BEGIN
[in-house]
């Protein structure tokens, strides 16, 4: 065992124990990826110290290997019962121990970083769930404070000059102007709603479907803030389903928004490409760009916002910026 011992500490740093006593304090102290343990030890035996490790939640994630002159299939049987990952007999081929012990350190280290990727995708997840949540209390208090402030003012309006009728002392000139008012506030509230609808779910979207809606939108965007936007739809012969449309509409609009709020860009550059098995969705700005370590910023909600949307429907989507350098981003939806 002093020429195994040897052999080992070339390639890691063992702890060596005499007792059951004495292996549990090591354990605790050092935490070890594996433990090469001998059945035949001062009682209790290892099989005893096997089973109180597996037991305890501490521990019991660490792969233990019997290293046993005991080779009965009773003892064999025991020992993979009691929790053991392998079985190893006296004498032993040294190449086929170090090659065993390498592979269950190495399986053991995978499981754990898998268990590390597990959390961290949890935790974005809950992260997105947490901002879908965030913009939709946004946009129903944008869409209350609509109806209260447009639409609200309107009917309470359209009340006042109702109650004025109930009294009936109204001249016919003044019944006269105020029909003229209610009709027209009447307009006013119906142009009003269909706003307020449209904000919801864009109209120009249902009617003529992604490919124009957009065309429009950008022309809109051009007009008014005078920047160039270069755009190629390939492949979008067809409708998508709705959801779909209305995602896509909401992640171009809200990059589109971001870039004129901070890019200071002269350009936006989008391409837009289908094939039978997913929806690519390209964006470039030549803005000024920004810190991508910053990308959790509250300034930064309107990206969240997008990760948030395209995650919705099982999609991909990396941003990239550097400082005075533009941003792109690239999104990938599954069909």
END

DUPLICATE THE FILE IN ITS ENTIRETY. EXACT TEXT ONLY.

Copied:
[in-house]
């Protein structure tokens, strides 16, 4: 065992124990990826110290290997019962121990970083769930404070000059102007709603479907803030389903928004490409760009916002910026 011992500490740093006593304090102290343990030890035996490790939640994630002159299939049987990952007999081929012990350190280290990727995708997840949540209390208090402030003012309006009728002392000139008012506030509230609808779910979207809606939108965007936007739809012969449309509409609009709020860009550059098995969705700005370590910023909600949307429907989507350098981003939806 002093020429195994040897052999080992070339390639890691063992702890060596005499007792059951004495292996549990090591354990605790050092935490070890594996433990090469001998059945035949001062009682209790290892099989005893096997089973109180597996037991305890501490521990019991660490792969233990019997290293046993005991080779009965009773003892064999025991020992993979009691929790053991392998079985190893006296004498032993040294190449086929170090090659065993390498592979269950190495399986053991995978499981754990898998268990590390597990959390961290949890935790974005809950992260997105947490901002879908965030913009939709946004946009129903944008869409209350609509109806209260447009639409609200309107009917309470359209009340006042109702109650004025109930009294009936109204001249016919003044019944006269105020029909003229209610009709027209009447307009006013119906142009009003269909706003307020449209904000919801864009109209120009249902009617003529992604490919124009957009065309429009950008022309809109051009007009008014005078920047160039270069755009190629390939492949979008067809409708998508709705959801779909209305995602896509909401992640171009809200990059589109971001870039004129901070890019200071002269350009936006989008391409837009289908094939039978997913929806690519390209964006470039030549803005000024920004810190991508910053990308959790509250300034930064309107990206969240997008990760948030395209995650919705099982999609991909990396941003990239550097400082005075533009941003792109690239999104990938599954069909």